Speaking with Automotive News, George Pipas, a Ford sales analyst, explained that the automaker will continue to cut its sales to rental fleets in 2008, but not to the extent that it did this year. In 2007, FoMoCo decreased the amount of vehicles offloaded to rental lots by 30-percent, or 135,000 units.
To keep the price of the Volt low, GM is considering renting the battery. I guess that explains the use of the term "consumer cost" when Lutz said the Volt would cost under $30,000. I have to admit, GM is planning some innovative things. I thought the series hybrid was innovative enough. Now renting parts of cars? This might change everything.
I must admit I haven't been much in the north of France and I just knew La Rochelle from a song (so tacky I won't admit what it is) but an acquaintance of mine just visited the city and informed me that the city has a public rental service of electric cars.
OK, this seems like a no-brainer. As GM and Ford have gradually pulled back from the low-margin fleet sales market, import fleet sales have surged. After all, somebody has to keep the rental car lots filled. It's mostly been the mainline Asian automakers that have stepped in to fill the void. Toyota, Nissan, Mazda and Kia have all increased their corporate sales of cars and trucks, but they still remain bit players overall. About 11 percent of U.S. import brand sales are to fleets so far this ye
Automakers often report their sales figures in whatever way makes them look most positive, and for a long time including fleet sales has been an effective way to make a slow selling vehicle look more popular with consumers on paper. Automakers don't distinguish between fleet and retail when reporting their sales, so we've been forced to believe them recently when we've been told that fleet sales are being reduced. General Motors, Ford and the Chrysler Group have all claimed that reducing fleet s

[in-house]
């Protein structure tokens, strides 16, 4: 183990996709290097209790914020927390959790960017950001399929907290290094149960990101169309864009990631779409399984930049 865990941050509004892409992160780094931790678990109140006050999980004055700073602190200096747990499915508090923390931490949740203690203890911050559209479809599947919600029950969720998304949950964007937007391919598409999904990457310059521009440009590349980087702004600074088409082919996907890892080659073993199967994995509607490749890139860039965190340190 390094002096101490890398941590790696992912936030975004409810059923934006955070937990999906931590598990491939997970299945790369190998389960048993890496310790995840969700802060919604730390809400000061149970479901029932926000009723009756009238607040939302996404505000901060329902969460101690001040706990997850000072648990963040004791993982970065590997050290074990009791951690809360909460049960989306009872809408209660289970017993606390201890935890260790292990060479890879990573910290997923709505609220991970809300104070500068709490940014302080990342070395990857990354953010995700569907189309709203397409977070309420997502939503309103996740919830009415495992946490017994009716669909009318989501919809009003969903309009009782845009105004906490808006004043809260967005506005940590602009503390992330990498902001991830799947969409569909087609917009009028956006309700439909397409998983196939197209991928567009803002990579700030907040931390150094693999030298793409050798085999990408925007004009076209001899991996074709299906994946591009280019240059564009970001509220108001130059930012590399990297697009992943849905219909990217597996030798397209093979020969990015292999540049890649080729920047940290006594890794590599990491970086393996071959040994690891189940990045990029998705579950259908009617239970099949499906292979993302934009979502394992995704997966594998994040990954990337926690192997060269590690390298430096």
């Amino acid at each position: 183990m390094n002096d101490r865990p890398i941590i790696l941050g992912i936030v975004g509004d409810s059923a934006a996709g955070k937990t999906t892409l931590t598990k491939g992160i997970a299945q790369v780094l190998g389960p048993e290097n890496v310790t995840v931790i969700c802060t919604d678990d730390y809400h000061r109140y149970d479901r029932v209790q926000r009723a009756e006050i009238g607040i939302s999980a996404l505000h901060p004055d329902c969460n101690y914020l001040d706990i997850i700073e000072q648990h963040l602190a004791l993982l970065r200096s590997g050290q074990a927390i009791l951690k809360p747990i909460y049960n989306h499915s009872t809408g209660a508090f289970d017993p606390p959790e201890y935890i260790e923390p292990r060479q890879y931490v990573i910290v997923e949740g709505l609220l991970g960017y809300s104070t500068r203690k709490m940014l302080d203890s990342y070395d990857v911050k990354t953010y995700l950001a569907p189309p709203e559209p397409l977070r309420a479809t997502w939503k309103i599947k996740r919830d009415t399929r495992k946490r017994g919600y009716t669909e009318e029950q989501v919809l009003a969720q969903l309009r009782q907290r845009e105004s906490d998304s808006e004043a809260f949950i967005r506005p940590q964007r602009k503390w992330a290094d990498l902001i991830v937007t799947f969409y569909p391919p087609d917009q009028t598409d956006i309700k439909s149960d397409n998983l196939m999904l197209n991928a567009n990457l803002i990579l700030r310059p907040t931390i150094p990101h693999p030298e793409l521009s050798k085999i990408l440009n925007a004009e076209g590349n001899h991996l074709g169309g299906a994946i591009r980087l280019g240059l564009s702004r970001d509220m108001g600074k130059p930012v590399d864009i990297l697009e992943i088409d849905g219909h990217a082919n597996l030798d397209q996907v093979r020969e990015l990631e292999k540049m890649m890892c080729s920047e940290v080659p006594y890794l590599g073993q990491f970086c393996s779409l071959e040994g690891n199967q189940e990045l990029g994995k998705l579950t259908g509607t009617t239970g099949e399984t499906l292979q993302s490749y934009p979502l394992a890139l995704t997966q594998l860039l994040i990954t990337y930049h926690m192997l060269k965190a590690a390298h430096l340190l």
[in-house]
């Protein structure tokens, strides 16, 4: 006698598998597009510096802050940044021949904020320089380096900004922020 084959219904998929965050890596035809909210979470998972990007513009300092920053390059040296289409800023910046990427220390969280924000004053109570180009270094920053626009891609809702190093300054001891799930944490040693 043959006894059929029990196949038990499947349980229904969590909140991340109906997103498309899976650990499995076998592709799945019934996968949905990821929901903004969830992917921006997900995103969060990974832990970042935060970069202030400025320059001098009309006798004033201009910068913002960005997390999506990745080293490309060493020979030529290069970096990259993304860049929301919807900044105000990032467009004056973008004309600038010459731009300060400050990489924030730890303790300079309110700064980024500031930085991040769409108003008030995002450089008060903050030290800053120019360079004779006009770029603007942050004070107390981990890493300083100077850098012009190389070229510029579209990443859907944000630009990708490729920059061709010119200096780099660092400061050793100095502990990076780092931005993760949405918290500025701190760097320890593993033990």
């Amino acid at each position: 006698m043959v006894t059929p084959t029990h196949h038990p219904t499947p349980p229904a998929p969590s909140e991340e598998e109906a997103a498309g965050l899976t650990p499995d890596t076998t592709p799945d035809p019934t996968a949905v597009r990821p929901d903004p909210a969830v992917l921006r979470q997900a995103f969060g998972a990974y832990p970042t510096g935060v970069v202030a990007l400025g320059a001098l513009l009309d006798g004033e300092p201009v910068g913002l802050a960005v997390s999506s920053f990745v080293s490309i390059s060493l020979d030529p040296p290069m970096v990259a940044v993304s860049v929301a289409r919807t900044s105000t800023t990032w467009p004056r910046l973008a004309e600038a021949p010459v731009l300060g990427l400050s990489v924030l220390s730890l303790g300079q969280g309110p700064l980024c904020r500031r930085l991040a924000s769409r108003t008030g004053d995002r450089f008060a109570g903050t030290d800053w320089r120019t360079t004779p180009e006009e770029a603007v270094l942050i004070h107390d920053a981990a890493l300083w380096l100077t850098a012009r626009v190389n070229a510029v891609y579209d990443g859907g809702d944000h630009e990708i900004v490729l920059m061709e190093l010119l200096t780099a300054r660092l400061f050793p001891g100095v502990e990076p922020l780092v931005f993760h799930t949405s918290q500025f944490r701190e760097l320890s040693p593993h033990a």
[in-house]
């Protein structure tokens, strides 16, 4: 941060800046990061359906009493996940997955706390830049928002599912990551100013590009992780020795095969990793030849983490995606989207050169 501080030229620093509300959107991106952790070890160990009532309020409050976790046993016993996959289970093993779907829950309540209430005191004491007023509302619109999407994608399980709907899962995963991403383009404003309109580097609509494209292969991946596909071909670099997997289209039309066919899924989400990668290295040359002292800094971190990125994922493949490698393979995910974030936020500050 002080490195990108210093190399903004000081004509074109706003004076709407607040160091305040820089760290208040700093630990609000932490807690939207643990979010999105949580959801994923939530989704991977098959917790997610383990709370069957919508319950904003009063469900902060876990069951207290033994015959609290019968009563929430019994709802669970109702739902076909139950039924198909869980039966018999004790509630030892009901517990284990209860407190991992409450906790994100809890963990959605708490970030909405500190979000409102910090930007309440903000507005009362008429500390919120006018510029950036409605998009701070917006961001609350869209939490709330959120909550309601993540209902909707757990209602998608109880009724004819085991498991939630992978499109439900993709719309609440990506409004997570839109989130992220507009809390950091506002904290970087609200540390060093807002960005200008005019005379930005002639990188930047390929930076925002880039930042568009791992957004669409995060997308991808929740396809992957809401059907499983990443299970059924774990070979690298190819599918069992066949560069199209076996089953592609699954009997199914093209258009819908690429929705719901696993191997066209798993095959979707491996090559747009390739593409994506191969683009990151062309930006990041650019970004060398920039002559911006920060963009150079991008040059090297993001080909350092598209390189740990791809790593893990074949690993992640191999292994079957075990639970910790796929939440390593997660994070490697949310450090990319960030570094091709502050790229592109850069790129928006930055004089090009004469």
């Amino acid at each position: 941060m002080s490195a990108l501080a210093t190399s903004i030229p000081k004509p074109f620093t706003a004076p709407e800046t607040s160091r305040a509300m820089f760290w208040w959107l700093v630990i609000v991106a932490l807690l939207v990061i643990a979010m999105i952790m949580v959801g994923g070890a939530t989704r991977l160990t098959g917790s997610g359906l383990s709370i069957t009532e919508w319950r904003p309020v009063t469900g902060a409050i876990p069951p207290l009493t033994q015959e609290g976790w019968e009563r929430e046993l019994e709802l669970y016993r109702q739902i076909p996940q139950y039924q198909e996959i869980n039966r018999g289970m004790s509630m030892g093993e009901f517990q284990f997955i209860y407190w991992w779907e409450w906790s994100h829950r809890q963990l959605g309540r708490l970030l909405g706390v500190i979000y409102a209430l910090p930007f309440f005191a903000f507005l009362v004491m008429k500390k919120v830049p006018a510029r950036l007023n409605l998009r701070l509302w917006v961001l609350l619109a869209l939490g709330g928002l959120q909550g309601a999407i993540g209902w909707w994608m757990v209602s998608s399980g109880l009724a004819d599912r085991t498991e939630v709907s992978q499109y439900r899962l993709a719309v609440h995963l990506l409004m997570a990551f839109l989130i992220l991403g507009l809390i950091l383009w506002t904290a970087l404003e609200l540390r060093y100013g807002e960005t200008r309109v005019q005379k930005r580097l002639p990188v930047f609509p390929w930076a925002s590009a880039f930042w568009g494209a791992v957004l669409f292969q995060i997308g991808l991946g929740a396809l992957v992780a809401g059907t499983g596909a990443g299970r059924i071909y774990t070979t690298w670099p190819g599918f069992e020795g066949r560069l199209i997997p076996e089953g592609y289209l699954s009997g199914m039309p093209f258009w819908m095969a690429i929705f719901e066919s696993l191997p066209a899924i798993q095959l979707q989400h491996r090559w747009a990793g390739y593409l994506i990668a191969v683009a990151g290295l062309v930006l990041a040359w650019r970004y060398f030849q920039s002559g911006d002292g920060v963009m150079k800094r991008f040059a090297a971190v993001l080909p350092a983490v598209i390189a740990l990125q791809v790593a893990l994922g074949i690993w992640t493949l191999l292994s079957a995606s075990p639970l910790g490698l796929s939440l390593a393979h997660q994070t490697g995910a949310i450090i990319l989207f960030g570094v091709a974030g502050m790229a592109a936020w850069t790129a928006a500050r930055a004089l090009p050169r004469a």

For the domestic automakers, 2007 was supposed to be the year that they weaned themselves off the fleet sales teat. For GM, they've been doing pretty well, limiting their offloads of 10 or more vehicles to one company to around 24-percent of total sales. Chrysler and Ford, on the other hand, are still relying on the practice, coming in at 36-percent and 34-percent respectively – the highest of any automakers.
As devout members of Our Lady of Blowers and Burnouts, most of us can sympathize with someone that rents the Shelby GT-H and then has to return the 'Stang to their local Hertz office. It must be a tough pill to swallow, but at the end of the day, what's the alternative?
What did Chrysler do with its highly publicized production glut? Unloaded them onto fleets. Between September and February, 48.5-percent of Chrysler's sales were sold in quantities of ten or more. Even more troubling to dealers and consumers, close to 80-percent were bought up by rental car companies, versus GM and Ford whose rental sales are closer to half of their total fleet sales.